Friday, March 4, 2022

Royal Enfield asks trademark for 'Constellation' name

Restored 1959 Royal Enfield Constellation.
Restored 1959 Royal Enfield Constellation recalls past glories. 

 Royal Enfield applied to trademark the name "Royal Enfield Constellation" for motorcycles and apparel in the United States. Application for a "mark image" and "word mark" was filed with the U.S. Patent and Trademark Office Feb. 8, 2022. 

New applications are assigned to an examining attorney approximately six months after filing. 

So don't go down to your Royal Enfield dealer tomorrow expecting to find a powerful, shiny new "Constellation" waiting for you to buy. 

A forerunner of the Royal Enfield Interceptor, the original Royal Enfield Constellation was a 700cc parallel twin, introduced in 1958 with more power than any previous Royal Enfield, and gearing that gave it more top speed. 

The first Constellation secured Royal Enfield's claim to high performance when Motor Cycling magazine took one to Belgium for a 115-mph run. It averaged more than 80 mph from Brussels to Ostend, gobbling up slower traffic on the way.

"Royal Enfield Constellation," ran the company's advertising, "For Sheer Performance." first reported Royal Enfield's application for the Constellation trademark in India and suggested that a new Royal Enfield Constellation could be anything from a no-frills version of the Royal Enfield 650 twins to something even more sporty, with alloy wheels and better suspension.

Either way, it wouldn't arrive until late 2023 or early 2024 the website guessed.

One thing to note is that the trademark application applies not only to motorcycles and scooters, but to electrically powered motorcycles and scooters. Could a new Constellation be electric?


In fact, it could be a lot of things. Including a T-shirt.

The trademark would also cover pants, trousers, jackets, footwear, hats and caps, jerseys, sweaters, sweater dresses, jumpers, pullovers, leg warmers, legging, gloves and belts.

Reader John Donlon of Illinois wants to see Royal Enfield market a motorcycle, not a ball cap.

John has emailed  Royal Enfield executives urging action to trademark the Constellation name and develop a motorcycle worthy of it. John specifically asked for a premium upgrade on the 650 twin,  bored out all the way to 700cc, like the original.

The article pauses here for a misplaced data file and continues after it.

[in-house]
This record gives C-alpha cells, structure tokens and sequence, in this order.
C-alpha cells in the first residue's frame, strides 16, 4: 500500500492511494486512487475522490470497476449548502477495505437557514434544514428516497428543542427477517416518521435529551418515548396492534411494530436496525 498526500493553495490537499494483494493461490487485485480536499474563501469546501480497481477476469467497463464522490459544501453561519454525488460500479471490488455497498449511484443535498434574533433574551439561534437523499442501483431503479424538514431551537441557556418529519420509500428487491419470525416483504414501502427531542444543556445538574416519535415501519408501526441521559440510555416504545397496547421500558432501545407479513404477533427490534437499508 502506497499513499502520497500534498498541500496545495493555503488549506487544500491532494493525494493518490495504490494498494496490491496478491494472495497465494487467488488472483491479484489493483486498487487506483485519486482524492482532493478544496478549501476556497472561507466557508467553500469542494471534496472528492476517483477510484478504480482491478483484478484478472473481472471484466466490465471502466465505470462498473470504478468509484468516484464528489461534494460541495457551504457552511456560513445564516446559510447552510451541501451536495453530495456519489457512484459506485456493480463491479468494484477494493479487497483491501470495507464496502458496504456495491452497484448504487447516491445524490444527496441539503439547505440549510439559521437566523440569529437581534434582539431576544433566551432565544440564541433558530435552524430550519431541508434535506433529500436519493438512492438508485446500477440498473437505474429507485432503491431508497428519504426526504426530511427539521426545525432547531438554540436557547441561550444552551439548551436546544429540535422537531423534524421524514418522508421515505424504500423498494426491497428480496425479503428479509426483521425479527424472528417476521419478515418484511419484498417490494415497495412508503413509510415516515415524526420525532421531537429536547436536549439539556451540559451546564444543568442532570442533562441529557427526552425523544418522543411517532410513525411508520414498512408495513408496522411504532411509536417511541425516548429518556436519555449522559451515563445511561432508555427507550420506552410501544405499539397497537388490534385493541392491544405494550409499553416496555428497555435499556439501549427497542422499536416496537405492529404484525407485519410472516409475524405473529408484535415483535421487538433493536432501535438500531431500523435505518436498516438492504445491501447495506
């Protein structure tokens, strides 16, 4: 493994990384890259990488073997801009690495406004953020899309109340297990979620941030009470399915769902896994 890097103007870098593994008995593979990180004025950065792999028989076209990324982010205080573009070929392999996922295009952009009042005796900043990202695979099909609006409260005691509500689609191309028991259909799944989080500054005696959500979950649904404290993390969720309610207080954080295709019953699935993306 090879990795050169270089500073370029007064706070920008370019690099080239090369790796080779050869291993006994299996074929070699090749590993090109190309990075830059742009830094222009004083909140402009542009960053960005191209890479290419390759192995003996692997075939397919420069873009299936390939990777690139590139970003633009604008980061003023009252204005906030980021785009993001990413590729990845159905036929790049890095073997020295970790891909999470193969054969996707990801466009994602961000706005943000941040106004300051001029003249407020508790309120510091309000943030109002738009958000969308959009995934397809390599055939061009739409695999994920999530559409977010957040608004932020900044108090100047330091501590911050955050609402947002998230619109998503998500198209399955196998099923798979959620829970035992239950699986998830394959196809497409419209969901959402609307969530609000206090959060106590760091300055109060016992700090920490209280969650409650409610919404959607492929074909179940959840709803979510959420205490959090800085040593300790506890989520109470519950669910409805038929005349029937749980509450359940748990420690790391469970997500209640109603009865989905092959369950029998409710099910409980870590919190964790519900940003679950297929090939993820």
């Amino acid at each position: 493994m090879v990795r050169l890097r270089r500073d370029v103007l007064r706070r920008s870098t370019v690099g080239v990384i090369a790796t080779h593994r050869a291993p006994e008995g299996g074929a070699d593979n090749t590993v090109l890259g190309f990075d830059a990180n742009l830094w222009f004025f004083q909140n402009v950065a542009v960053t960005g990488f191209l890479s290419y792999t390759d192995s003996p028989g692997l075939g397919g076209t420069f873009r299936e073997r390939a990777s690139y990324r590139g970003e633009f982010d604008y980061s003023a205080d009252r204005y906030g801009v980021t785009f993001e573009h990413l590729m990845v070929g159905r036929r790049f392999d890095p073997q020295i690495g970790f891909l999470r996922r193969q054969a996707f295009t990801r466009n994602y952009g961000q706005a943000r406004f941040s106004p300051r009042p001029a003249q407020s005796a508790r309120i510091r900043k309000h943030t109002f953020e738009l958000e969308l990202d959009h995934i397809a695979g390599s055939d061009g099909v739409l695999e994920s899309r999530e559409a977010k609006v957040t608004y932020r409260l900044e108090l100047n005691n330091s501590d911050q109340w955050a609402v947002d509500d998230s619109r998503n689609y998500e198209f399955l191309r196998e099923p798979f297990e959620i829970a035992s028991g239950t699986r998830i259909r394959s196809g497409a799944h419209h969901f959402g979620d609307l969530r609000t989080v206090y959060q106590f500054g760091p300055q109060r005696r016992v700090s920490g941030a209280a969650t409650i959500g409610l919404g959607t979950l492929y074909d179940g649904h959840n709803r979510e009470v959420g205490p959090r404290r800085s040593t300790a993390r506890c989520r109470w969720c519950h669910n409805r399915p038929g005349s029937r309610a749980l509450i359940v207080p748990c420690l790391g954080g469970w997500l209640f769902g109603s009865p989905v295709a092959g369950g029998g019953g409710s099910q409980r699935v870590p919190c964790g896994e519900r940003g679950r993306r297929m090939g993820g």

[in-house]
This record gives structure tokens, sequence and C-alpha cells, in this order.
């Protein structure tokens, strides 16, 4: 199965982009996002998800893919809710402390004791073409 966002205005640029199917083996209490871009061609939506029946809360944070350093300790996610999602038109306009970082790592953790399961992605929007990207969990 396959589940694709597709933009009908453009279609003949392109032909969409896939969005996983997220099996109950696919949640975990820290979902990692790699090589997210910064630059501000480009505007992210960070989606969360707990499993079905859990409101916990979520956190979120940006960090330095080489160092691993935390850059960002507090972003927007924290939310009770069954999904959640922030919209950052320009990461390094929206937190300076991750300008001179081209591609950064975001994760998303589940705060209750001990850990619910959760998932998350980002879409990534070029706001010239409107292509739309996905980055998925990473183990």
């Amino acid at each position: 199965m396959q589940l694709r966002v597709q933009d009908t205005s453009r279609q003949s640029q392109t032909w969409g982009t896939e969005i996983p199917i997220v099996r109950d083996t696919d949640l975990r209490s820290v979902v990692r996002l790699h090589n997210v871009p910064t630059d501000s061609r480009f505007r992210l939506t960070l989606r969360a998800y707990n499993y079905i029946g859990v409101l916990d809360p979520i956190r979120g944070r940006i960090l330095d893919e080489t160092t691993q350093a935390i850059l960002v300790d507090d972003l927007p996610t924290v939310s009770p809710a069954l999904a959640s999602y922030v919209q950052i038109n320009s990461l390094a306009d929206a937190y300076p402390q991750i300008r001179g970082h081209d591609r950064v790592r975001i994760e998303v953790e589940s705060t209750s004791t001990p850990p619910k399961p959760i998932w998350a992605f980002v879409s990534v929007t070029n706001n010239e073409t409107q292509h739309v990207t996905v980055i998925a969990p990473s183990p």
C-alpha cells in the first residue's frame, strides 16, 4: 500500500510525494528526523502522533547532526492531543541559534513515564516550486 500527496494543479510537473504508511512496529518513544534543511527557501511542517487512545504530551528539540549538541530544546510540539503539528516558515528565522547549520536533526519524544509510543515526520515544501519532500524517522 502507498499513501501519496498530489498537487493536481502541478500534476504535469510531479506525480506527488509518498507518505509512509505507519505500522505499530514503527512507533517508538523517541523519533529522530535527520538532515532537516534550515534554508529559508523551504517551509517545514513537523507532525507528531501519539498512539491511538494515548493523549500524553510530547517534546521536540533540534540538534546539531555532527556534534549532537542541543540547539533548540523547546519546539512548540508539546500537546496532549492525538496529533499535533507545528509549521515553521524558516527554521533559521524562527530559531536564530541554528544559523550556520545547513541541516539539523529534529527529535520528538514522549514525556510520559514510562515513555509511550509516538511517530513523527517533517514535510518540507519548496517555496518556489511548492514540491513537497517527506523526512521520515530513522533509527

Earlier than that, he emailed me (in 2015) suggesting that Royal Enfield roll out a Constellation for 2016!

He isn't alone in wanting to see Royal Enfield bring back the great old model names. I wrote about it myself just last week.

Royal Enfield's application for the Constellation trademark notes that it already has U.S. trademark approval for "Flying Flea," "Meteor" and "INT650" in hand.

One reason I'm happy that Constellation will join those trademarks is my near disbelief when the new Royal Enfield Interceptor 650 had to be branded as the INT650 in the United States. (Honda has the "Interceptor" name trademarked for the U.S.)

The name "Interceptor" seemed so central to nostalgia for Royal Enfields in the U.S. that I guessed there would be an active business in selling "Interceptor" stickers to cover INT650 on those examples sold here.

I don't think that has happened; everyone seems to know what "INT" means.

1960 ad for Royal Enfield Constellation.
1960 advertisement for Royal Enfield Constellation touted speed and looks.

Hopefully, someday soon, Royal Enfield will remind us what "Constellation" meant. The 1960 U.S. advertisement for it read like this:

"CONSTELLATION - 52 hp - 115 mph - A specially developed model for the discriminating sports rider who demands the utmost in performance and appearance."

The pretty 1959 Constellation shown at top was found covered with cobwebs but with low miles by a British enthusiast. He restored it with painted fenders rather than the original plated mudguards, as a matter of personal preference.

"Performance wise she pulls like a train," he said of his Constellation. "Definitely puts a smile on your face when you hit the gas."

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